Sunday, 27 June 2010

Kuta

It is raining here, surfers don't mind it, 30°C:


Same spot several hours later:


I was quicker with my camera than this rat:


Notice overcrowded bemo (minibus) and hight-tech horse:

Rubbish

I was happily sitting on a beach watching an old woman and a boy dragging a huge sack, thinking, "What a good boy helping his grandma" when she suddenly emptied it right in front of me, it was household rubbish. Although by now I hardly notice this kind of things in Asia, I was caught unaware and felt offended, took a picture of them and walked away.


On the same topic: I saw a dried out river several km away full (20-30 tons) of rubbish, to my question who is going to deal with it, reply came: waiting for a big rain.

Friday, 25 June 2010

Leaving Lombok

James from Bristol, finished school, secured his place in university (soon to be a star architect!) and went travelling (already 8 months on the road), mainly in India and China. Respect.


We've got guns, and they - horses:


Tsunami!

Tomorrow am heading to the south of Bali, Kuta, to spend last three days of Indonesia's visa. Expecting loads of tourists, great night time - in short: not my thing :)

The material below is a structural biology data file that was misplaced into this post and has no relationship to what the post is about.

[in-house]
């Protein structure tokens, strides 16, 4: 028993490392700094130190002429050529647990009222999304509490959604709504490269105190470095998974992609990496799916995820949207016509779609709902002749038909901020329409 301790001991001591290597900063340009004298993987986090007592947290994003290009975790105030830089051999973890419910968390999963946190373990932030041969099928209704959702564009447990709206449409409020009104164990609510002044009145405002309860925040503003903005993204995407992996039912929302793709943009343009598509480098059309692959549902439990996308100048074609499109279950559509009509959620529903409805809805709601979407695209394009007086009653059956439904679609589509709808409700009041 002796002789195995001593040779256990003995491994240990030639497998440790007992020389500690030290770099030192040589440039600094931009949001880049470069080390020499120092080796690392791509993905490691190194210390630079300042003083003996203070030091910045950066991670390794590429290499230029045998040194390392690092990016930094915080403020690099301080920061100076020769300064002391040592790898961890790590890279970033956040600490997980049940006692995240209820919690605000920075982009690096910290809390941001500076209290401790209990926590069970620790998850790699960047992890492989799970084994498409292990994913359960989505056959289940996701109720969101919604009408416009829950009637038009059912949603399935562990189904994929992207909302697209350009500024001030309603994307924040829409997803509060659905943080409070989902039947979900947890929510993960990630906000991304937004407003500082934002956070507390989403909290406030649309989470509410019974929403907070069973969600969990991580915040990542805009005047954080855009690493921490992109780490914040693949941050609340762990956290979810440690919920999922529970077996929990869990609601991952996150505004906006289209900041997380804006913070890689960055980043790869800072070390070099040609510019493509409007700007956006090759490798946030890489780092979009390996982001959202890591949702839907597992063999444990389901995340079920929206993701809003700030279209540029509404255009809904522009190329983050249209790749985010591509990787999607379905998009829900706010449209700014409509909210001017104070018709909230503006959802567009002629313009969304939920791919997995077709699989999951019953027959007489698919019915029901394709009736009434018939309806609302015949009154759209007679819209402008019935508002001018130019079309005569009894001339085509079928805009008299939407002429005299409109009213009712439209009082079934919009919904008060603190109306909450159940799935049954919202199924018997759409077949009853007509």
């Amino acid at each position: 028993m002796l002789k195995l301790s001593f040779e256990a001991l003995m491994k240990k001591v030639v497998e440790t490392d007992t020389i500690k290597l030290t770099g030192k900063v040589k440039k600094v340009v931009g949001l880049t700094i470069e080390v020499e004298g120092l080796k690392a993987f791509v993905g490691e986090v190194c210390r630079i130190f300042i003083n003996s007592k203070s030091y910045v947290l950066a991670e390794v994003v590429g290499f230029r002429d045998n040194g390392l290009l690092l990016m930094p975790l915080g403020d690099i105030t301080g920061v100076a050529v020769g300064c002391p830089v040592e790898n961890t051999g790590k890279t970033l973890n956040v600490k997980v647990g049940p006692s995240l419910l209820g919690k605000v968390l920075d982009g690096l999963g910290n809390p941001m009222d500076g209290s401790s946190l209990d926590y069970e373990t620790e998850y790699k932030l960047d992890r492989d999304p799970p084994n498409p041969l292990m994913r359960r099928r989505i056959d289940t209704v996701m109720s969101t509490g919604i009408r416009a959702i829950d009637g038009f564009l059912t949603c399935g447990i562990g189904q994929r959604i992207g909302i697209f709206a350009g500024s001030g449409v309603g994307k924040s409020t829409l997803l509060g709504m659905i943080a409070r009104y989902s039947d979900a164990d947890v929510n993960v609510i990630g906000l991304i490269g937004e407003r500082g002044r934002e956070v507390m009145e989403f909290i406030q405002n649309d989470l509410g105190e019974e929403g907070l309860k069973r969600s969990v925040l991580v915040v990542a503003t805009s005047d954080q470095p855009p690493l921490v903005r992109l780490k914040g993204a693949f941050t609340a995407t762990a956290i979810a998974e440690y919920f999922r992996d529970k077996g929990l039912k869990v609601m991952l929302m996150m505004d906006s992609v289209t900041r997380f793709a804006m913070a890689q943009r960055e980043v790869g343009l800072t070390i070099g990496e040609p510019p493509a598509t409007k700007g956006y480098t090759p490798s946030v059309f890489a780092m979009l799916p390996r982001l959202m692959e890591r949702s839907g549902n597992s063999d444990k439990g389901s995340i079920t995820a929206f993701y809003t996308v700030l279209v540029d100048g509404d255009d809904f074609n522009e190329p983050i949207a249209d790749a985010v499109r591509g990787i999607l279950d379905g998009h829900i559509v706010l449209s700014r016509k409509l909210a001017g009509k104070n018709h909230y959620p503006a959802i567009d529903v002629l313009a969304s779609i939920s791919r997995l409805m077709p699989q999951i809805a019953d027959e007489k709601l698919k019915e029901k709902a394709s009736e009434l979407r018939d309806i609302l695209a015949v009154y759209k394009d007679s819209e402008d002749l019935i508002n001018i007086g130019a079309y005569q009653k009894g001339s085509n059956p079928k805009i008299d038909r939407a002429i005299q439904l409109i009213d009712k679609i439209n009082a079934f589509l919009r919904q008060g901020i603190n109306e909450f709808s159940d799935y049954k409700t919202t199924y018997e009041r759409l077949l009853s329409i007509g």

Sunday, 13 June 2010

Lombok 1

This is a huge wedding procession with musicians and dancers. The bride is under the first umbrella, the groom is somewhere under the second one:


A local village in a picturesque settings, zoom in into lower part and you see a common Asian problem, and I am not talking about that boy there :)


An eccentric (as Lonely Planet calls him) New Zealander, Husin Abdullah (in previous life: Gavin Birch) has been living here for the last 25 years and fighting for the environment ever since. Losing battle, if you ask me...


And around tourists a sort of mafia style infrastructure has emerged. In other parts of Asia you have to fight for a fair price if you want to go from A to B, but if they realise that you know the price - they will give it to you. Not so in Lombok - either you pay what they demand or you are not going to get to B.

My neighbours, a Spanish couple, had this experience: on a ferry here they got to know a local man who offered to take them to Singigi (50km) for free. As they were navigating out of parking lot they were surrounded by a group of angry men demanding Spanish out of the car and making threats to the driver. In this particular case they managed to drive away safely. I paid.

If you want to clime the highest mountain here, Rinjani (3726m), regulations are (or so they claim) - you have to have a local guide. Who only available to you if you pay $100 per head, and there are usually four of us in a group. (Remember Hita from Lake Toba, her husband, a fisherman, is earning $50 per month). If you talk privately to a guide (who is getting a small fraction of this bonanza) he would have loved to do it for us and charge us much less, but it is not possible. Is it against regulation? - No. Why don't we just do it then? - Not possible. Indeed, nobody wants to upset that big fat guy...

Unrelated story: a Swiss guy buys two hotels, hires two managers and goes back to Europe. A year later when profits stopped showing up he comes to investigate and finds that he does not have any hotels. His ownership has been transferred to other people. He is still around, fighting his case in courts, good luck to him...